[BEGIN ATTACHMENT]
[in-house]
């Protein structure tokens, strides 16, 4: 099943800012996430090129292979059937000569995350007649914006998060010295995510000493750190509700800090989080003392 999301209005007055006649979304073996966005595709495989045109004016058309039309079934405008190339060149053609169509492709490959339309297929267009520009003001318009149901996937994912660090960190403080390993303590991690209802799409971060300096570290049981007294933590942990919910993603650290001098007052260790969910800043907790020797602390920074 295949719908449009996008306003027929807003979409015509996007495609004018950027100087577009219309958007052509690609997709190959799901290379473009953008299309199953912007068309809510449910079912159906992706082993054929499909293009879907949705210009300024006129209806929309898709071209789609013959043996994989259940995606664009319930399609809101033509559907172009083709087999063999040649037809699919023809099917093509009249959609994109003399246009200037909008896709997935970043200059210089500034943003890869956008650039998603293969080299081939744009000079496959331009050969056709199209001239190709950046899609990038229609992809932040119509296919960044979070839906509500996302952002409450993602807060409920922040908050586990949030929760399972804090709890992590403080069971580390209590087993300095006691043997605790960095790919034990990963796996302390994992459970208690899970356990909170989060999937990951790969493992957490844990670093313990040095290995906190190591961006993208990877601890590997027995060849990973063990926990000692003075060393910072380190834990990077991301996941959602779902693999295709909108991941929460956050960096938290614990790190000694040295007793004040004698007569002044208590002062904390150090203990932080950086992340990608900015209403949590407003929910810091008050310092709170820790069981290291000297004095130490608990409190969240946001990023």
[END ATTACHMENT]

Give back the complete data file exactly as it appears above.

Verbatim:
[in-house]
């Protein structure tokens, strides 16, 4: 099943800012996430090129292979059937000569995350007649914006998060010295995510000493750190509700800090989080003392 999301209005007055006649979304073996966005595709495989045109004016058309039309079934405008190339060149053609169509492709490959339309297929267009520009003001318009149901996937994912660090960190403080390993303590991690209802799409971060300096570290049981007294933590942990919910993603650290001098007052260790969910800043907790020797602390920074 295949719908449009996008306003027929807003979409015509996007495609004018950027100087577009219309958007052509690609997709190959799901290379473009953008299309199953912007068309809510449910079912159906992706082993054929499909293009879907949705210009300024006129209806929309898709071209789609013959043996994989259940995606664009319930399609809101033509559907172009083709087999063999040649037809699919023809099917093509009249959609994109003399246009200037909008896709997935970043200059210089500034943003890869956008650039998603293969080299081939744009000079496959331009050969056709199209001239190709950046899609990038229609992809932040119509296919960044979070839906509500996302952002409450993602807060409920922040908050586990949030929760399972804090709890992590403080069971580390209590087993300095006691043997605790960095790919034990990963796996302390994992459970208690899970356990909170989060999937990951790969493992957490844990670093313990040095290995906190190591961006993208990877601890590997027995060849990973063990926990000692003075060393910072380190834990990077991301996941959602779902693999295709909108991941929460956050960096938290614990790190000694040295007793004040004698007569002044208590002062904390150090203990932080950086992340990608900015209403949590407003929910810091008050310092709170820790069981290291000297004095130490608990409190969240946001990023």